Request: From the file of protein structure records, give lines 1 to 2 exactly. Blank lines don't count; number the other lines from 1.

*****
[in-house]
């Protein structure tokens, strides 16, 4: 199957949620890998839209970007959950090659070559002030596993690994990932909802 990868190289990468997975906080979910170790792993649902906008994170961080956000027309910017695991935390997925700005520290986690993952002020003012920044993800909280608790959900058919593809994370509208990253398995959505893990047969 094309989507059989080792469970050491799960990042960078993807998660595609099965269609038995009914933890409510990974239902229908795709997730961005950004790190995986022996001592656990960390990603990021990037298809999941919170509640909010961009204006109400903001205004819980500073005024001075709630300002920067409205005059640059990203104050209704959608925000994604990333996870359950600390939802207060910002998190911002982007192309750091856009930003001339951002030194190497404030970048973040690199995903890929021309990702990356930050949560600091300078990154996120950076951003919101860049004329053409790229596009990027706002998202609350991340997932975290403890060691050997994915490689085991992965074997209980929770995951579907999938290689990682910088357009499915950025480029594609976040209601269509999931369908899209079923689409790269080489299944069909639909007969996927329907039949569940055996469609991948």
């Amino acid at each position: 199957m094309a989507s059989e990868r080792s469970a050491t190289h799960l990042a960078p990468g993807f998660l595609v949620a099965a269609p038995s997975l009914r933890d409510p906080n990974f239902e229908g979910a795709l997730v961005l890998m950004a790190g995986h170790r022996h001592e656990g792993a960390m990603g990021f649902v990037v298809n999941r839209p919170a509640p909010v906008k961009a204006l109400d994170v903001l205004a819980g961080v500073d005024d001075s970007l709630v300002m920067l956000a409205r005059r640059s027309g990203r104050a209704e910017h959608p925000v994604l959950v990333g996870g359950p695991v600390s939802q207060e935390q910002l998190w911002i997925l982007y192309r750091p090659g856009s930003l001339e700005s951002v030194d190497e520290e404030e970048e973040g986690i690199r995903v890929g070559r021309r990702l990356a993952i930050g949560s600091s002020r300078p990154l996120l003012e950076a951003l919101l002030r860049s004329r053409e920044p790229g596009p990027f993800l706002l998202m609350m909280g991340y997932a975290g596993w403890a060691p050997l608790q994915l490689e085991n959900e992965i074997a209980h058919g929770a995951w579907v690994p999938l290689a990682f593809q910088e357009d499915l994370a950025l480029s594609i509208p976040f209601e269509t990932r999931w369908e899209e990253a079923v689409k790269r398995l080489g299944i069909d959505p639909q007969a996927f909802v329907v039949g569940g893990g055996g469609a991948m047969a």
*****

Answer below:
[in-house]
């Protein structure tokens, strides 16, 4: 199957949620890998839209970007959950090659070559002030596993690994990932909802 990868190289990468997975906080979910170790792993649902906008994170961080956000027309910017695991935390997925700005520290986690993952002020003012920044993800909280608790959900058919593809994370509208990253398995959505893990047969 094309989507059989080792469970050491799960990042960078993807998660595609099965269609038995009914933890409510990974239902229908795709997730961005950004790190995986022996001592656990960390990603990021990037298809999941919170509640909010961009204006109400903001205004819980500073005024001075709630300002920067409205005059640059990203104050209704959608925000994604990333996870359950600390939802207060910002998190911002982007192309750091856009930003001339951002030194190497404030970048973040690199995903890929021309990702990356930050949560600091300078990154996120950076951003919101860049004329053409790229596009990027706002998202609350991340997932975290403890060691050997994915490689085991992965074997209980929770995951579907999938290689990682910088357009499915950025480029594609976040209601269509999931369908899209079923689409790269080489299944069909639909007969996927329907039949569940055996469609991948």